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Ten Federal Court Nominees

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Debra Cassens Weiss reports for the ABA Journal:

President Donald Trump nominated 10 lawyers Monday for federal judgeships, including two state judges from his list of 21 potential U.S. Supreme Court nominees.
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The two judges from the Supreme Court list are Michigan Supreme Court Justice Joan Larsen, nominated to the Cincinnati-based 6th U.S. Circuit Court of Appeals, and Justice David Stras of the Minnesota Supreme Court, nominated to the St. Louis-based 8th U.S. Circuit Court of Appeals.

Larsen is a former University of Michigan law professor and a former law clerk to late Justice Antonin Scalia. Stras is a former University of Minnesota law professor and a former law clerk to Justice Clarence Thomas.

The nomination of another judge from the Supreme Court list, U.S. District Judge Amul Thapar of Kentucky, is pending. He has been nominated to the Cincinnati-based 6th U.S. Circuit Court of Appeals. His is the only other nomination to the lower federal courts so far.

Other nominees are:
• Amy Coney Barrett, a law professor at the University of Notre Dame, nominated to the Chicago-based 7th U.S. Circuit Court of Appeals. Barrett is a former Scalia law clerk.

• John Bush, a Louisville, Kentucky-based lawyer, nominated to the 6th U.S. Circuit Court of Appeals. Bush is a co-chair of the litigation department at Bingham Greenebaum Doll.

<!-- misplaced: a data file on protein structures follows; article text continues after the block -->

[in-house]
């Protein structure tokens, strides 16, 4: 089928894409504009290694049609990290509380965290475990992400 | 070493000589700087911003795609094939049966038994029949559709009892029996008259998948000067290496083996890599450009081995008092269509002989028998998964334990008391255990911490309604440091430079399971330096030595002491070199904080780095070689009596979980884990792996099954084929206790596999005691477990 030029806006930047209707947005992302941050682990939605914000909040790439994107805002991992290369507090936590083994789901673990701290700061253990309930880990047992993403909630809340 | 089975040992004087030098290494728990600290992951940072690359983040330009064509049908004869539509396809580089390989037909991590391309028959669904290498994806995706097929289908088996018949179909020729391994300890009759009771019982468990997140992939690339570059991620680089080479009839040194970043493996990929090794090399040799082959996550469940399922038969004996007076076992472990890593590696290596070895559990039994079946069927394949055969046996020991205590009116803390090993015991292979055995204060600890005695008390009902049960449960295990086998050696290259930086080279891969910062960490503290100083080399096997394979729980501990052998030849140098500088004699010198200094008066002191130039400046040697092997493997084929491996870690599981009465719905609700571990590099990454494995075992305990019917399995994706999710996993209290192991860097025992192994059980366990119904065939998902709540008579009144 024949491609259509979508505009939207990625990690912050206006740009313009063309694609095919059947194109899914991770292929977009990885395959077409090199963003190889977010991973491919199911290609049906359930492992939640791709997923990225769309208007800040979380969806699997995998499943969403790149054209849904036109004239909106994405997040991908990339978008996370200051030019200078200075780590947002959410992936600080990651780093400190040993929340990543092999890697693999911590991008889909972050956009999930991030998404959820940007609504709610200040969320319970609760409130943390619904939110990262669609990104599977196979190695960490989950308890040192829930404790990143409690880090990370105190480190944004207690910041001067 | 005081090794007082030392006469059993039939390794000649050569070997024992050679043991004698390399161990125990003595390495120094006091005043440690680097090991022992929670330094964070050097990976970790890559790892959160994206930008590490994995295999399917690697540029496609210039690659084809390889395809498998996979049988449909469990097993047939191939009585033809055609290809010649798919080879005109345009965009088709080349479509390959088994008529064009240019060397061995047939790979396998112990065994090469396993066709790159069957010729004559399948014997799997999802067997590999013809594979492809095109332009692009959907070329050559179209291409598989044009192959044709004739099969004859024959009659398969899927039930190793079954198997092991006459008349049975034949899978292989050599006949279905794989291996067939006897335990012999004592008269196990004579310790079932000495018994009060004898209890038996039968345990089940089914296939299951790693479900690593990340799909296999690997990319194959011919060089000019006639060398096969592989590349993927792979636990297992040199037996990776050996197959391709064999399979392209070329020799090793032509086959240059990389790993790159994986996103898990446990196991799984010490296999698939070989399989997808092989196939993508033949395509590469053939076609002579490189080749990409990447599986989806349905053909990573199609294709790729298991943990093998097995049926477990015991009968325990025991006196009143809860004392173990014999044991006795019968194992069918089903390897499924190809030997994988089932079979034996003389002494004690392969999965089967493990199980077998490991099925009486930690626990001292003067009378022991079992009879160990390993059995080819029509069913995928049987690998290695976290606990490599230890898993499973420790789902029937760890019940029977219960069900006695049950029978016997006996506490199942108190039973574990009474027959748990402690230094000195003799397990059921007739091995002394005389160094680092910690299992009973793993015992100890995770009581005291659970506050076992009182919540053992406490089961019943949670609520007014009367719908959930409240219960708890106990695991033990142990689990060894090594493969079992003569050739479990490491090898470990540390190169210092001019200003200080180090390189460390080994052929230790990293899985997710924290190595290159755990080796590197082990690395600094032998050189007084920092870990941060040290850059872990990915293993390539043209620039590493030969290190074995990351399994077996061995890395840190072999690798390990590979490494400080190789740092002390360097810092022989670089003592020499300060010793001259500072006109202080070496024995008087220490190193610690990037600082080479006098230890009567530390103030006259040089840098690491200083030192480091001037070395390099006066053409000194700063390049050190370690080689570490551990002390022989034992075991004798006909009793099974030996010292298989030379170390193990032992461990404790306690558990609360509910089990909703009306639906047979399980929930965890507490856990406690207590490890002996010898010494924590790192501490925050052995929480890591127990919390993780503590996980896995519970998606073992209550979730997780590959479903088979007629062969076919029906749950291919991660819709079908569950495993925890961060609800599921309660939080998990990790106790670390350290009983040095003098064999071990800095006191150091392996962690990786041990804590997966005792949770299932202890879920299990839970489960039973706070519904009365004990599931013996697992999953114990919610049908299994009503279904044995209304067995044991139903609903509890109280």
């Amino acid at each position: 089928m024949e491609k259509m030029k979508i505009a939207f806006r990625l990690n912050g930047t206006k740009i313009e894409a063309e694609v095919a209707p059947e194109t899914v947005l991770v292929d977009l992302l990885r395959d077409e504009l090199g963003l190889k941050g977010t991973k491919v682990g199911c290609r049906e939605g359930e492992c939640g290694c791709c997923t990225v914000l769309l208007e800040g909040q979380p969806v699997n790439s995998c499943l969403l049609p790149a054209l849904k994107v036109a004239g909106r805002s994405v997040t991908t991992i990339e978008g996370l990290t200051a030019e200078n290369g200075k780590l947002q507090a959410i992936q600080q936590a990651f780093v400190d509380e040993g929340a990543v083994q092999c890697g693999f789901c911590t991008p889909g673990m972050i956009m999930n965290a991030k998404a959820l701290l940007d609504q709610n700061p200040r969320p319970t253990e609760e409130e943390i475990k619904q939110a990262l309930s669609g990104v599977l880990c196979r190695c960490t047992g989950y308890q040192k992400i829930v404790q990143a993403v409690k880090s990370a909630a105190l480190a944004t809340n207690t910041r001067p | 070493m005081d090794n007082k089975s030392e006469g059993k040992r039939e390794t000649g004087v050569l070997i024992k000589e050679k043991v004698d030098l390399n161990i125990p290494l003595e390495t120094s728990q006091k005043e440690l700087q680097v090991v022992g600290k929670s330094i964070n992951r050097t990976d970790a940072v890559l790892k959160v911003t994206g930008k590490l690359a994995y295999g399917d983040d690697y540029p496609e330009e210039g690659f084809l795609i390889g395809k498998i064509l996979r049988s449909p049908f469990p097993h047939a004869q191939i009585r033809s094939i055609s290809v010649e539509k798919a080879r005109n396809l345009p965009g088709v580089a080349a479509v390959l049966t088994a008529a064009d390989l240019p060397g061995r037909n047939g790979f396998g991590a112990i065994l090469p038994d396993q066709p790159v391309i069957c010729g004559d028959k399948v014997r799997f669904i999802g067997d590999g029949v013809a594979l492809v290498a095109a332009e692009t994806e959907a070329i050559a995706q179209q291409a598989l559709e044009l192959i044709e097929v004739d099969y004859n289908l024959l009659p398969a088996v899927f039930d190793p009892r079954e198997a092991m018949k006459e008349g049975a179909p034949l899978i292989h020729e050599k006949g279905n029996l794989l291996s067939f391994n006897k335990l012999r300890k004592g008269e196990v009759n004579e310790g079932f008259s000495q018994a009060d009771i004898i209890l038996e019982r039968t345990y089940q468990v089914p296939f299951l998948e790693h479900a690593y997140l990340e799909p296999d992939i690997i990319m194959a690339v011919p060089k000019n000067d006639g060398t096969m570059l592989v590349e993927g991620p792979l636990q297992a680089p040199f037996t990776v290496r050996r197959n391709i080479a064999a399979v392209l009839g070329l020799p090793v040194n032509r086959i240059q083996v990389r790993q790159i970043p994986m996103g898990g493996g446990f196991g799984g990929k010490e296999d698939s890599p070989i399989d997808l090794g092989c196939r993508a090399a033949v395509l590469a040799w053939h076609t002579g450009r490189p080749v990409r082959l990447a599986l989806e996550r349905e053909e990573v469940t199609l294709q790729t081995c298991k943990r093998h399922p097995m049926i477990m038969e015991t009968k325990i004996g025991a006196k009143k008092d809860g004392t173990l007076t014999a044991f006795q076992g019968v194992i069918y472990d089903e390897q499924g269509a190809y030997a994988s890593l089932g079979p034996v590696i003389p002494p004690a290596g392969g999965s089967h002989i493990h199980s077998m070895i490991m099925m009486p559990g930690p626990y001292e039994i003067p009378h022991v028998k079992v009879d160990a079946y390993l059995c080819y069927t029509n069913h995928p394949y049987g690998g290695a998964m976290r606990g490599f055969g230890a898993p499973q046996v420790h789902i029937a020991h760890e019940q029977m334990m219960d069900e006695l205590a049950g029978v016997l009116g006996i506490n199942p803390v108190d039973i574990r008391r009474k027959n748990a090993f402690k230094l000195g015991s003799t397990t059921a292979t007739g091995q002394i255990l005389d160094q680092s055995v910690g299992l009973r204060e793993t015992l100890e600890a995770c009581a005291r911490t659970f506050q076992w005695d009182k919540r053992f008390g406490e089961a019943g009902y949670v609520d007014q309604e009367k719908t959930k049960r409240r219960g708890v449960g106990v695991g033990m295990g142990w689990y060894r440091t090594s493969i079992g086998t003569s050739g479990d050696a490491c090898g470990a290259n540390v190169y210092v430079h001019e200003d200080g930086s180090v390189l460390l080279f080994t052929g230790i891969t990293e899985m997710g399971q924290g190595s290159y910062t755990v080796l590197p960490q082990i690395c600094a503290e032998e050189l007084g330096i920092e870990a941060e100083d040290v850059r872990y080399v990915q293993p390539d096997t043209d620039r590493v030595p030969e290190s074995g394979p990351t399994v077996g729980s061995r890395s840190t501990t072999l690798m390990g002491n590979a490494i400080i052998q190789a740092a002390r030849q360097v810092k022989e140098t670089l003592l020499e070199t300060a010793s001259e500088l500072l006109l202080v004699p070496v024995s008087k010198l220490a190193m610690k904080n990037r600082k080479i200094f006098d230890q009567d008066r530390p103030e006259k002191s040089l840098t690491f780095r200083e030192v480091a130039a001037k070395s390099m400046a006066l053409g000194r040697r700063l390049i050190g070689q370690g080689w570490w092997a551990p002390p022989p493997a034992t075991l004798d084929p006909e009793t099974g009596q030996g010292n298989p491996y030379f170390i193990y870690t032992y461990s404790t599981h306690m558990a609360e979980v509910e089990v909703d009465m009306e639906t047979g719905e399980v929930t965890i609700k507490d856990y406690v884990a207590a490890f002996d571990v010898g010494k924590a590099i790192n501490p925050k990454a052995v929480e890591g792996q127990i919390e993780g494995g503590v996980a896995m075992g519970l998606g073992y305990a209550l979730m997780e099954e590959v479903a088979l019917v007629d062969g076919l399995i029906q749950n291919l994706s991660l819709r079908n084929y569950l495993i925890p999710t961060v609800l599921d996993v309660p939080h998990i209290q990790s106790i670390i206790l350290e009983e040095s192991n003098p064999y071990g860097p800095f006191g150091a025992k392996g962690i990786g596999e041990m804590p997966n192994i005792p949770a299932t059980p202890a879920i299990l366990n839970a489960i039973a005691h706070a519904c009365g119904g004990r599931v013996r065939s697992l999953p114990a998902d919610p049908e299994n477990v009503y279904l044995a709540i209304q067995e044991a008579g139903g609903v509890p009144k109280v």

• Kevin Newsom, a Birmingham, Alabama-based lawyer, nominated to the Atlanta-based 11th U.S. Circuit Court of Appeals. Newsom is a former Alabama solicitor general and former clerk to Justice Scalia.* He is a partner at Bradley Arant Boult.

• Dabney Friedrich, nominated to the federal court in Washington, D.C. Friedrich is a former member of the U.S. Sentencing Commission.

• U.S. Magistrate Judge Terry Moorer, nominated to the federal court in the Middle District of Alabama.

• David Nye, an Idaho state judge, nominated to the federal court in Idaho. Nye had been nominated by President Barack Obama but didn't receive a vote in the full Senate.

•Scott Palk, an assistant law dean at the University of Oklahoma, nominated to the federal court in the Western District of Oklahoma.

• Damien Schiff, a lawyer with the Pacific Legal Foundation, nominated to the U.S. Court of Federal Claims.

*  That is an error.  He actually clerked for Justice Souter, but I wouldn't hold that against him.

5 Comments

"I wouldn't hold that against him"

You continue to be a more generous man than I.

P.S. The Scalia clerks had their annual reunion at the Supreme Court Friday night, at which Justice Gorsuch gave very gracious remarks. I had a chance to meet and talk with him a bit.

Take this for what you will, but he looks and sounds a good deal like my old buddy from the US Attorney's Office, Jim Comey.


"• David Nye, an Idaho state judge, nominated to the federal court in Idaho. Nye had been nominated by President Barack Obama but didn't receive a vote in the full Senate."

This is an olive branch.

Michigan's senators are both democrats. Does that bode for a delay or even a fight over return of blue slips on the Larsen nomination, do you think?

Good question. It would be politically problematic for the senators to obstruct the nomination of a well-regarded woman law professor from their state, one who is already on the state supreme court. When we encountered this problem in White House Counsel's Office, we made sure the senators were aware that the seat could be moved to politically friendlier state in the same circuit if they wanted to fight about it. It has also happened that deals have been made, and indeed this happened once before in Michigan. That's how Helene White got on the Sixth Circuit during the Bush Administration.

Thanks. Here's hoping they use good judgment and don't hang the nomination up over the blue slips. I think Grassley has indicated an intent to honor the blue slip procedure---unless it is abused.

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